The Mineral Daily article opens with, “The Allegheny Front Alliance has appealed the West Virginia Public Service Commission’s approval of the Pinnacle Wind Farm, delaying construction of the 23-turbine project atop Green Mountain.” Since some folks stop there, the phrase “has the potential to delay,” might have better expressed the circumstance, especially since later in the article David Friend, representative for the developer stated that “the company will use the time to identify potential contractors, create bid packages and work to finalize its power-purchase agreement with the University of Maryland.” Mr. Kerns confirms, near the end of the article, that “Ongoing negotiation of the power purchase agreement (with the University of Maryland) had already delayed the expected spring start of the project, so that the appeal – if it is not granted by the PSC — may have little actual impact on the timeline.” This statement confirms a January 19 Mineral Daily article, also written by Mr. Kerns, titled, “WindForce officials happy with PSC approval, but push construction start to fall,” which states “those negotiations (U of MD) should wrap up within a month or so, but he pushed the anticipated spring construction start-up back to the fall of 2010, with the turbines being “hung” by summer of 2011.” “We have our permit now,” Friend noted. “That’s the big deal.”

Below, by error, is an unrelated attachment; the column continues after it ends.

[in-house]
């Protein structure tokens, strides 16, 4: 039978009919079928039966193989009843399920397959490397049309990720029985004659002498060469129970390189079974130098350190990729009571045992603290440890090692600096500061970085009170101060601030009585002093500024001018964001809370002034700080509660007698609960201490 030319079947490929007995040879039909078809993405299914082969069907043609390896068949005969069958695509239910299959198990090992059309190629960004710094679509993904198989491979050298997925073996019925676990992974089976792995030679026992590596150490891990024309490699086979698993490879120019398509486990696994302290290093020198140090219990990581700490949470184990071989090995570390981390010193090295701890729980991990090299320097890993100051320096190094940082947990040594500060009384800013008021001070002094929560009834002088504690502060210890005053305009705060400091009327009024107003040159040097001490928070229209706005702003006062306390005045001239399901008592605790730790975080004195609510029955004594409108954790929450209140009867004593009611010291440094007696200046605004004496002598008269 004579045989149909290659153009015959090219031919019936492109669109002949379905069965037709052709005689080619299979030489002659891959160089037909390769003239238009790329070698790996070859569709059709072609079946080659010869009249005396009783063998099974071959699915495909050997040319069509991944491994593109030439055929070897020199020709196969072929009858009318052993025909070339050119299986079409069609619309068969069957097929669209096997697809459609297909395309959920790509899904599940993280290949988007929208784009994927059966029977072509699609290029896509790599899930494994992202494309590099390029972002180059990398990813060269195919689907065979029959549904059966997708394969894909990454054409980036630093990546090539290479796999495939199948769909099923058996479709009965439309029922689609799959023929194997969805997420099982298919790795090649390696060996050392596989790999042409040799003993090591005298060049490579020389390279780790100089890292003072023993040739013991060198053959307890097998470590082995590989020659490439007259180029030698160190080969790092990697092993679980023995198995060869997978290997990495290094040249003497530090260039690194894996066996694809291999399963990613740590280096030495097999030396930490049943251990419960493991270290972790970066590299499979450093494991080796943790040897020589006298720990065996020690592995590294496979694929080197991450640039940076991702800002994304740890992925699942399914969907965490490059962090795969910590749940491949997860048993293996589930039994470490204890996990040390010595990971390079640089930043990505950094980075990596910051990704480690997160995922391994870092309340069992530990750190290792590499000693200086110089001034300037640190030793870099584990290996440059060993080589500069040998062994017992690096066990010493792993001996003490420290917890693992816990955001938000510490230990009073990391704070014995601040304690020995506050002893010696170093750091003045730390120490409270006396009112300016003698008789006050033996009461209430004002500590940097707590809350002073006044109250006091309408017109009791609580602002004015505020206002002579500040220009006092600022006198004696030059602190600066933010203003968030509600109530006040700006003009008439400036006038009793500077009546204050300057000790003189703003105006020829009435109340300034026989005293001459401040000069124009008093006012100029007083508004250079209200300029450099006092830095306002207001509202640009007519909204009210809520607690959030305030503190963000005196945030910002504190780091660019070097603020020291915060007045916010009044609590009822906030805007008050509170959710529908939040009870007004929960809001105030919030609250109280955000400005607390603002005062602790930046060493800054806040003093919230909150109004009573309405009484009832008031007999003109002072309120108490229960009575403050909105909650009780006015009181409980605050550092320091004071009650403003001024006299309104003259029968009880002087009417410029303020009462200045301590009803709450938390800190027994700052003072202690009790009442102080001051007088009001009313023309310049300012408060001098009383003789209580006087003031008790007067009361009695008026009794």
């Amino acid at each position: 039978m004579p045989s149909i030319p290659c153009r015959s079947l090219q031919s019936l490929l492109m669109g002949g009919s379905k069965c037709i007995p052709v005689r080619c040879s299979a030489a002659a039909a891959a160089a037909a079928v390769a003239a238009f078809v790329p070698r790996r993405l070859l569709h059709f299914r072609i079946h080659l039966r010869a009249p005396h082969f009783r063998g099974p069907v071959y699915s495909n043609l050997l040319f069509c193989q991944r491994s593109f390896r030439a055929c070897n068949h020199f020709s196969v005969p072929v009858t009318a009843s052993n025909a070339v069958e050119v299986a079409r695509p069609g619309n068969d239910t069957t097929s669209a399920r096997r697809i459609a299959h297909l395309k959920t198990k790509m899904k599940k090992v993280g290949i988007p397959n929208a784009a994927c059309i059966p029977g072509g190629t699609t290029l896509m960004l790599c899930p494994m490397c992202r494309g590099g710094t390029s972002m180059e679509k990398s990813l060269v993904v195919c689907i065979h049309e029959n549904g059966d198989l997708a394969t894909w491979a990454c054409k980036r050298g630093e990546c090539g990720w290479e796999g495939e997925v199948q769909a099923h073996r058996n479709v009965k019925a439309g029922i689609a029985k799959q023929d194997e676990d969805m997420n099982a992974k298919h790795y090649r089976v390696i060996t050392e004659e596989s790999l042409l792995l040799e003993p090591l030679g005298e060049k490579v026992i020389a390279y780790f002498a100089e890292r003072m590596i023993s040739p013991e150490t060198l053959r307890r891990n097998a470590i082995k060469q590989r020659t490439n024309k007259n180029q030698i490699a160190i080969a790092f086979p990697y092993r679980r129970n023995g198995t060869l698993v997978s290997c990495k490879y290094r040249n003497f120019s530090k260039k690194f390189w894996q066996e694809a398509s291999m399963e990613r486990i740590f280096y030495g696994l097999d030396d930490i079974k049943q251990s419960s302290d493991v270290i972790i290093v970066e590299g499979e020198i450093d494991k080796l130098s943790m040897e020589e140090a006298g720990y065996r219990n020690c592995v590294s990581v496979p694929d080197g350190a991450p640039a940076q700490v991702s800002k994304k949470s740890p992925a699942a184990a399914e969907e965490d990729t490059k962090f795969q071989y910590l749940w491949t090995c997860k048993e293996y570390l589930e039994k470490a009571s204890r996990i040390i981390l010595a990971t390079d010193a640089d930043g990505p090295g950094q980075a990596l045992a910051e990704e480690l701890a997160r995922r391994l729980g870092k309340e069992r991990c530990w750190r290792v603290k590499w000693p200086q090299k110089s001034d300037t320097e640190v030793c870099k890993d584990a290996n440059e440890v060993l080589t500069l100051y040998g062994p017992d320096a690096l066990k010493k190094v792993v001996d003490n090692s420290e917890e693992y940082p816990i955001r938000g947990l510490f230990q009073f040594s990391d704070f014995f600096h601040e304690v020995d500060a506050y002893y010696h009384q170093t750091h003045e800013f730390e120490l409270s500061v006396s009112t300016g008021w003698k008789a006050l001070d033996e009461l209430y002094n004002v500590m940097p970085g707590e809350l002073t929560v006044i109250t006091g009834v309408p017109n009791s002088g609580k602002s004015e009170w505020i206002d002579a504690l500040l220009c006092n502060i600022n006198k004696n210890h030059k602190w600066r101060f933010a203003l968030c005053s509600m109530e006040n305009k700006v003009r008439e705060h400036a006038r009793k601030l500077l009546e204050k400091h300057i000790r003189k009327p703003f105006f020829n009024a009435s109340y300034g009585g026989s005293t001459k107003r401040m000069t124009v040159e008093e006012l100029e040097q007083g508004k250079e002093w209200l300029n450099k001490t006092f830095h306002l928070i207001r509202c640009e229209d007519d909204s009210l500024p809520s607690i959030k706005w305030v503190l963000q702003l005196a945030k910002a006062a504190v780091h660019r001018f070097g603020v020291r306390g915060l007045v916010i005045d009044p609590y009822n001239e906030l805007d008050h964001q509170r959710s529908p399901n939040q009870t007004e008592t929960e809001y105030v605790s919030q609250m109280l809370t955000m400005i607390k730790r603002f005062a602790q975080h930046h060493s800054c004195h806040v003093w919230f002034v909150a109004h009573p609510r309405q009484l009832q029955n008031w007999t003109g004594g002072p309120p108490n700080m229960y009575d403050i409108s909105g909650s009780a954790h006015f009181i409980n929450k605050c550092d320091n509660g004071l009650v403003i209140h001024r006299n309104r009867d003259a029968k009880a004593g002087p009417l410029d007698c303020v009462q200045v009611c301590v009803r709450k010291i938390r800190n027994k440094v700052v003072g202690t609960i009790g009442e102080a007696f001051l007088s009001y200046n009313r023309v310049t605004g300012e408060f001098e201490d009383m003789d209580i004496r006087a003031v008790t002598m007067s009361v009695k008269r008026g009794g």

This may seem a silly quibble on my part, but it’s important that people understand that the appeal process is a legal and necessary one and not necessarily the delaying factor. The AFA appeal was submitted within 10 days of the WV PSC ruling and as stated in the article, “WindForce officials had anticipated the appeal, saying such motions are part of the application process.” Also, it doesn’t seem that the developer is prepared to move forward were there no appeal and, as Mr. Friend said, “We have our permit now … that’s the big deal.”